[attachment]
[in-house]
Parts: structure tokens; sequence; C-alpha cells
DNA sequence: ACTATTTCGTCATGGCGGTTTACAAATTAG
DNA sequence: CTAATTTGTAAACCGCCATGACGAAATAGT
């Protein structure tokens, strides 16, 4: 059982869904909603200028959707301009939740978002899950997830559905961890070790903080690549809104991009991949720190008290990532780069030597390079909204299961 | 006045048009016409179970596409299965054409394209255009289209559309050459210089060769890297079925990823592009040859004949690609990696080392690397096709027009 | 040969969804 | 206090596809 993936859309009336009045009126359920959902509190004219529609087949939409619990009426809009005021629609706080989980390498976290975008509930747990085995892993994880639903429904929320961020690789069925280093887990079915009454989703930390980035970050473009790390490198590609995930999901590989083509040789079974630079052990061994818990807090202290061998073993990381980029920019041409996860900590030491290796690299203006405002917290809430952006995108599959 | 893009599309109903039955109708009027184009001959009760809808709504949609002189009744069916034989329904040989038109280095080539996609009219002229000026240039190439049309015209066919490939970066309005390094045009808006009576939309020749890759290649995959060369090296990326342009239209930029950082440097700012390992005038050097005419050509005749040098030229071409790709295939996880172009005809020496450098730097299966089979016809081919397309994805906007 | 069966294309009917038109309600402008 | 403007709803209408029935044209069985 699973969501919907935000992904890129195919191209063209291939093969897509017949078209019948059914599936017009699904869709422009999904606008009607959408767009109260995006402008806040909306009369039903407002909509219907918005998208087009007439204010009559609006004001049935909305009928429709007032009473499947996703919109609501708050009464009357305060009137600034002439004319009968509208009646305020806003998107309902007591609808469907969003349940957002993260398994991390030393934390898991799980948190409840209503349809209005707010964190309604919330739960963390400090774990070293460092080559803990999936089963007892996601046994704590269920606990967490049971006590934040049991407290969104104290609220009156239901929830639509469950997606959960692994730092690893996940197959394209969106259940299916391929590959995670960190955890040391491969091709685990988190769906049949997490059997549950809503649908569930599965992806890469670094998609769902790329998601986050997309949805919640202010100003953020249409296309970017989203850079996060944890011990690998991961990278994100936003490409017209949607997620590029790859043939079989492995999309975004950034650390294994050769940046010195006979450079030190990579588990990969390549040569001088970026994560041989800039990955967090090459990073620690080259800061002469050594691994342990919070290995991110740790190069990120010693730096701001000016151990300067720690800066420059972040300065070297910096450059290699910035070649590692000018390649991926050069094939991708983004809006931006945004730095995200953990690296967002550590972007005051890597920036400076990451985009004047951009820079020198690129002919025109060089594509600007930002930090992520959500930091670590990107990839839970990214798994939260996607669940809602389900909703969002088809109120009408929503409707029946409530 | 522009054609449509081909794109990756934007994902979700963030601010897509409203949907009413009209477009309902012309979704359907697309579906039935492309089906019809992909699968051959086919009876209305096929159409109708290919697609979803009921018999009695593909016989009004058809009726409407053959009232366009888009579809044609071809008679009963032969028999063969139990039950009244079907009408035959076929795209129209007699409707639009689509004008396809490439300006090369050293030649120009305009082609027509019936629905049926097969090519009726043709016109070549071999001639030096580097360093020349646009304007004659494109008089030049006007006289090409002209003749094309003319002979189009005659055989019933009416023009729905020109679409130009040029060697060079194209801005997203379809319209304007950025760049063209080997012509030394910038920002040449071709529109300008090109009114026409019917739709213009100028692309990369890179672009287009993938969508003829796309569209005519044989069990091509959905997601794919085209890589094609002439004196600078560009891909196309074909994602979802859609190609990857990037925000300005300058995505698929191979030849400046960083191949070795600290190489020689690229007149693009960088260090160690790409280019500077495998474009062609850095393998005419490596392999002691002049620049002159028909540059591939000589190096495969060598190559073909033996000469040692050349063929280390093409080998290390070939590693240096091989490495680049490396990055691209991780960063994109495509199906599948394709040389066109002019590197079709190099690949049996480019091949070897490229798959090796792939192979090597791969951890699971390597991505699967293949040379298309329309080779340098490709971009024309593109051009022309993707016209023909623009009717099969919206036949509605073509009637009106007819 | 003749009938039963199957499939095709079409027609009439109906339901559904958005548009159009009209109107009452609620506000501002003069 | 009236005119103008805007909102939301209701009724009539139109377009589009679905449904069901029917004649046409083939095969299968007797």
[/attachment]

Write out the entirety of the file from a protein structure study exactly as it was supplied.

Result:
[in-house]
Parts: structure tokens; sequence; C-alpha cells
DNA sequence: ACTATTTCGTCATGGCGGTTTACAAATTAG
DNA sequence: CTAATTTGTAAACCGCCATGACGAAATAGT
């Protein structure tokens, strides 16, 4: 059982869904909603200028959707301009939740978002899950997830559905961890070790903080690549809104991009991949720190008290990532780069030597390079909204299961 | 006045048009016409179970596409299965054409394209255009289209559309050459210089060769890297079925990823592009040859004949690609990696080392690397096709027009 | 040969969804 | 206090596809 993936859309009336009045009126359920959902509190004219529609087949939409619990009426809009005021629609706080989980390498976290975008509930747990085995892993994880639903429904929320961020690789069925280093887990079915009454989703930390980035970050473009790390490198590609995930999901590989083509040789079974630079052990061994818990807090202290061998073993990381980029920019041409996860900590030491290796690299203006405002917290809430952006995108599959 | 893009599309109903039955109708009027184009001959009760809808709504949609002189009744069916034989329904040989038109280095080539996609009219002229000026240039190439049309015209066919490939970066309005390094045009808006009576939309020749890759290649995959060369090296990326342009239209930029950082440097700012390992005038050097005419050509005749040098030229071409790709295939996880172009005809020496450098730097299966089979016809081919397309994805906007 | 069966294309009917038109309600402008 | 403007709803209408029935044209069985 699973969501919907935000992904890129195919191209063209291939093969897509017949078209019948059914599936017009699904869709422009999904606008009607959408767009109260995006402008806040909306009369039903407002909509219907918005998208087009007439204010009559609006004001049935909305009928429709007032009473499947996703919109609501708050009464009357305060009137600034002439004319009968509208009646305020806003998107309902007591609808469907969003349940957002993260398994991390030393934390898991799980948190409840209503349809209005707010964190309604919330739960963390400090774990070293460092080559803990999936089963007892996601046994704590269920606990967490049971006590934040049991407290969104104290609220009156239901929830639509469950997606959960692994730092690893996940197959394209969106259940299916391929590959995670960190955890040391491969091709685990988190769906049949997490059997549950809503649908569930599965992806890469670094998609769902790329998601986050997309949805919640202010100003953020249409296309970017989203850079996060944890011990690998991961990278994100936003490409017209949607997620590029790859043939079989492995999309975004950034650390294994050769940046010195006979450079030190990579588990990969390549040569001088970026994560041989800039990955967090090459990073620690080259800061002469050594691994342990919070290995991110740790190069990120010693730096701001000016151990300067720690800066420059972040300065070297910096450059290699910035070649590692000018390649991926050069094939991708983004809006931006945004730095995200953990690296967002550590972007005051890597920036400076990451985009004047951009820079020198690129002919025109060089594509600007930002930090992520959500930091670590990107990839839970990214798994939260996607669940809602389900909703969002088809109120009408929503409707029946409530 | 522009054609449509081909794109990756934007994902979700963030601010897509409203949907009413009209477009309902012309979704359907697309579906039935492309089906019809992909699968051959086919009876209305096929159409109708290919697609979803009921018999009695593909016989009004058809009726409407053959009232366009888009579809044609071809008679009963032969028999063969139990039950009244079907009408035959076929795209129209007699409707639009689509004008396809490439300006090369050293030649120009305009082609027509019936629905049926097969090519009726043709016109070549071999001639030096580097360093020349646009304007004659494109008089030049006007006289090409002209003749094309003319002979189009005659055989019933009416023009729905020109679409130009040029060697060079194209801005997203379809319209304007950025760049063209080997012509030394910038920002040449071709529109300008090109009114026409019917739709213009100028692309990369890179672009287009993938969508003829796309569209005519044989069990091509959905997601794919085209890589094609002439004196600078560009891909196309074909994602979802859609190609990857990037925000300005300058995505698929191979030849400046960083191949070795600290190489020689690229007149693009960088260090160690790409280019500077495998474009062609850095393998005419490596392999002691002049620049002159028909540059591939000589190096495969060598190559073909033996000469040692050349063929280390093409080998290390070939590693240096091989490495680049490396990055691209991780960063994109495509199906599948394709040389066109002019590197079709190099690949049996480019091949070897490229798959090796792939192979090597791969951890699971390597991505699967293949040379298309329309080779340098490709971009024309593109051009022309993707016209023909623009009717099969919206036949509605073509009637009106007819 | 003749009938039963199957499939095709079409027609009439109906339901559904958005548009159009009209109107009452609620506000501002003069 | 009236005119103008805007909102939301209701009724009539139109377009589009679905449904069901029917004649046409083939095969299968007797």